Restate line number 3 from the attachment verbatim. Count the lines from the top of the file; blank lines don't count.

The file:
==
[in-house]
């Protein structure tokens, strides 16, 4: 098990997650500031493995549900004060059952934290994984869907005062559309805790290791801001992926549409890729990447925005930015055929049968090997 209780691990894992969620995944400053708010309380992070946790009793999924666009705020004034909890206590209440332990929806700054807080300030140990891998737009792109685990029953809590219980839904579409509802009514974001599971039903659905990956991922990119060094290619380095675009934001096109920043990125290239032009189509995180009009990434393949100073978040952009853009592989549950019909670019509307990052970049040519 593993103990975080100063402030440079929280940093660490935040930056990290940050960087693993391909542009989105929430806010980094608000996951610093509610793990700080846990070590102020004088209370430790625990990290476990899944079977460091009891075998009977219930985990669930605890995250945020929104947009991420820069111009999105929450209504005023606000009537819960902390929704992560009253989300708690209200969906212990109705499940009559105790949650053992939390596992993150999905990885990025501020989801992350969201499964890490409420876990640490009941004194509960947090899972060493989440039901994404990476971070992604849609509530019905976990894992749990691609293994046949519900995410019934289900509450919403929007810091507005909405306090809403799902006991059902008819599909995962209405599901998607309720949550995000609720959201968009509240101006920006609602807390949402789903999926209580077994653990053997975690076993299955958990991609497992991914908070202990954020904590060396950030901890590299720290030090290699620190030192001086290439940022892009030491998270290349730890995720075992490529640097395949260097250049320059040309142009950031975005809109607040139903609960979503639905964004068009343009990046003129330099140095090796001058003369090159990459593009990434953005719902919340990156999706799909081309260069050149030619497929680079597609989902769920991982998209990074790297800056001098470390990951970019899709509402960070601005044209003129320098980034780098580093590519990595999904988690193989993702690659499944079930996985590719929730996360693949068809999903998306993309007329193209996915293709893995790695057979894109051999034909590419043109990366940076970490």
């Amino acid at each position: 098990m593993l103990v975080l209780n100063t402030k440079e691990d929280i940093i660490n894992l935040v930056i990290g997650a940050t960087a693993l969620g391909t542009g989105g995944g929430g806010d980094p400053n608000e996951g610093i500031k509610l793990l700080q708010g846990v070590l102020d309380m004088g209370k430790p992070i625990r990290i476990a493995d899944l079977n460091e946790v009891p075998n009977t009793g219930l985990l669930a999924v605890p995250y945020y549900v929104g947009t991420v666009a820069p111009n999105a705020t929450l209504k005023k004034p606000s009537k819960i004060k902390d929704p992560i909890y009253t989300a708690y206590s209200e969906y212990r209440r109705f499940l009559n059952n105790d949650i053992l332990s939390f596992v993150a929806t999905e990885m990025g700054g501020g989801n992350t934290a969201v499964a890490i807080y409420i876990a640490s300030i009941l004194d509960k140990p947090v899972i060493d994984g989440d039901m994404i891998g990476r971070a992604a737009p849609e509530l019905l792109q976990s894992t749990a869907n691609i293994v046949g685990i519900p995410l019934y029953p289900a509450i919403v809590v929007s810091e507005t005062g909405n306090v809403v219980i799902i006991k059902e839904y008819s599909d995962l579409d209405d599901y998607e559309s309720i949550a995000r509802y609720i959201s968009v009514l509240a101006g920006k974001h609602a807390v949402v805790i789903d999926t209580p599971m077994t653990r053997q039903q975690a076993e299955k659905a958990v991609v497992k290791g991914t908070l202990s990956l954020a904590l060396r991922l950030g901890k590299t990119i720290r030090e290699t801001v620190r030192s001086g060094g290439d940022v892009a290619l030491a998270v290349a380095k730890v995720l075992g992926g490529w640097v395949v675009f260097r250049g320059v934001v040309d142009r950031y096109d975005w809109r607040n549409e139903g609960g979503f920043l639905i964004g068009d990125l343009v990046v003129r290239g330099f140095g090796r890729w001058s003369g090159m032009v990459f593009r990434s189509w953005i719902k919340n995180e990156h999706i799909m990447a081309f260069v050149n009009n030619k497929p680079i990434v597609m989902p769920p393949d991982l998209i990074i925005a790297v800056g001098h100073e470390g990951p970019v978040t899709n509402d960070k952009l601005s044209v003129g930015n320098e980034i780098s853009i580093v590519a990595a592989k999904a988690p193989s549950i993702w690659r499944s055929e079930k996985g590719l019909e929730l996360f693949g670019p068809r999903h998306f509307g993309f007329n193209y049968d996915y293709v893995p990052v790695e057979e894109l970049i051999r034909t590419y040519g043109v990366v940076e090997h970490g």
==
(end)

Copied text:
């Amino acid at each position: 098990m593993l103990v975080l209780n100063t402030k440079e691990d929280i940093i660490n894992l935040v930056i990290g997650a940050t960087a693993l969620g391909t542009g989105g995944g929430g806010d980094p400053n608000e996951g610093i500031k509610l793990l700080q708010g846990v070590l102020d309380m004088g209370k430790p992070i625990r990290i476990a493995d899944l079977n460091e946790v009891p075998n009977t009793g219930l985990l669930a999924v605890p995250y945020y549900v929104g947009t991420v666009a820069p111009n999105a705020t929450l209504k005023k004034p606000s009537k819960i004060k902390d929704p992560i909890y009253t989300a708690y206590s209200e969906y212990r209440r109705f499940l009559n059952n105790d949650i053992l332990s939390f596992v993150a929806t999905e990885m990025g700054g501020g989801n992350t934290a969201v499964a890490i807080y409420i876990a640490s300030i009941l004194d509960k140990p947090v899972i060493d994984g989440d039901m994404i891998g990476r971070a992604a737009p849609e509530l019905l792109q976990s894992t749990a869907n691609i293994v046949g685990i519900p995410l019934y029953p289900a509450i919403v809590v929007s810091e507005t005062g909405n306090v809403v219980i799902i006991k059902e839904y008819s599909d995962l579409d209405d599901y998607e559309s309720i949550a995000r509802y609720i959201s968009v009514l509240a101006g920006k974001h609602a807390v949402v805790i789903d999926t209580p599971m077994t653990r053997q039903q975690a076993e299955k659905a958990v991609v497992k290791g991914t908070l202990s990956l954020a904590l060396r991922l950030g901890k590299t990119i720290r030090e290699t801001v620190r030192s001086g060094g290439d940022v892009a290619l030491a998270v290349a380095k730890v995720l075992g992926g490529w640097v395949v675009f260097r250049g320059v934001v040309d142009r950031y096109d975005w809109r607040n549409e139903g609960g979503f920043l639905i964004g068009d990125l343009v990046v003129r290239g330099f140095g090796r890729w001058s003369g090159m032009v990459f593009r990434s189509w953005i719902k919340n995180e990156h999706i799909m990447a081309f260069v050149n009009n030619k497929p680079i990434v597609m989902p769920p393949d991982l998209i990074i925005a790297v800056g001098h100073e470390g990951p970019v978040t899709n509402d960070k952009l601005s044209v003129g930015n320098e980034i780098s853009i580093v590519a990595a592989k999904a988690p193989s549950i993702w690659r499944s055929e079930k996985g590719l019909e929730l996360f693949g670019p068809r999903h998306f509307g993309f007329n193209y049968d996915y293709v893995p990052v790695e057979e894109l970049i051999r034909t590419y040519g043109v990366v940076e090997h970490g």